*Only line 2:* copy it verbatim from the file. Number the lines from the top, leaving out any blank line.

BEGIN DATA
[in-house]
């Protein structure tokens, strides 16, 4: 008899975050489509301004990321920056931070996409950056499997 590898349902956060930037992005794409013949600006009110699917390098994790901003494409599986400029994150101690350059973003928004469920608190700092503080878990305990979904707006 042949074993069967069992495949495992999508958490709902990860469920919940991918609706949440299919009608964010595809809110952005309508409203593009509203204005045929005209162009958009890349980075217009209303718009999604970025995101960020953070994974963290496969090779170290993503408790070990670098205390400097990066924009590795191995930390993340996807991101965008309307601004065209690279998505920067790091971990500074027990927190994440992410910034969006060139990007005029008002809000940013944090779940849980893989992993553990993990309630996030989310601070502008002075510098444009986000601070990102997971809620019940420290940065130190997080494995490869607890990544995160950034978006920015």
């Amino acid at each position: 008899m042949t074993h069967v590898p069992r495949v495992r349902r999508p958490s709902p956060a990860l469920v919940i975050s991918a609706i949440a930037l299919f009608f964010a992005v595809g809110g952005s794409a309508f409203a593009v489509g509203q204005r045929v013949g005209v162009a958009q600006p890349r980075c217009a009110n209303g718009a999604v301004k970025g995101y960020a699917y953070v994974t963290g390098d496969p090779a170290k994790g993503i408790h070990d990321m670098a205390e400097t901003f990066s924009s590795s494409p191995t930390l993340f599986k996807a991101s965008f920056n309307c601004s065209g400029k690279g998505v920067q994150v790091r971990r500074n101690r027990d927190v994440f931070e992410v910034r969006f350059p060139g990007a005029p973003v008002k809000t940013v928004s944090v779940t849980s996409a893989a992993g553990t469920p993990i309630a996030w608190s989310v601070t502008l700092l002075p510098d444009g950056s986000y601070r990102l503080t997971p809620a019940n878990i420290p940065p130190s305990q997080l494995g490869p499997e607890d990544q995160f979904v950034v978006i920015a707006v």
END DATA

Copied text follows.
């Protein structure tokens, strides 16, 4: 008899975050489509301004990321920056931070996409950056499997 590898349902956060930037992005794409013949600006009110699917390098994790901003494409599986400029994150101690350059973003928004469920608190700092503080878990305990979904707006 042949074993069967069992495949495992999508958490709902990860469920919940991918609706949440299919009608964010595809809110952005309508409203593009509203204005045929005209162009958009890349980075217009209303718009999604970025995101960020953070994974963290496969090779170290993503408790070990670098205390400097990066924009590795191995930390993340996807991101965008309307601004065209690279998505920067790091971990500074027990927190994440992410910034969006060139990007005029008002809000940013944090779940849980893989992993553990993990309630996030989310601070502008002075510098444009986000601070990102997971809620019940420290940065130190997080494995490869607890990544995160950034978006920015």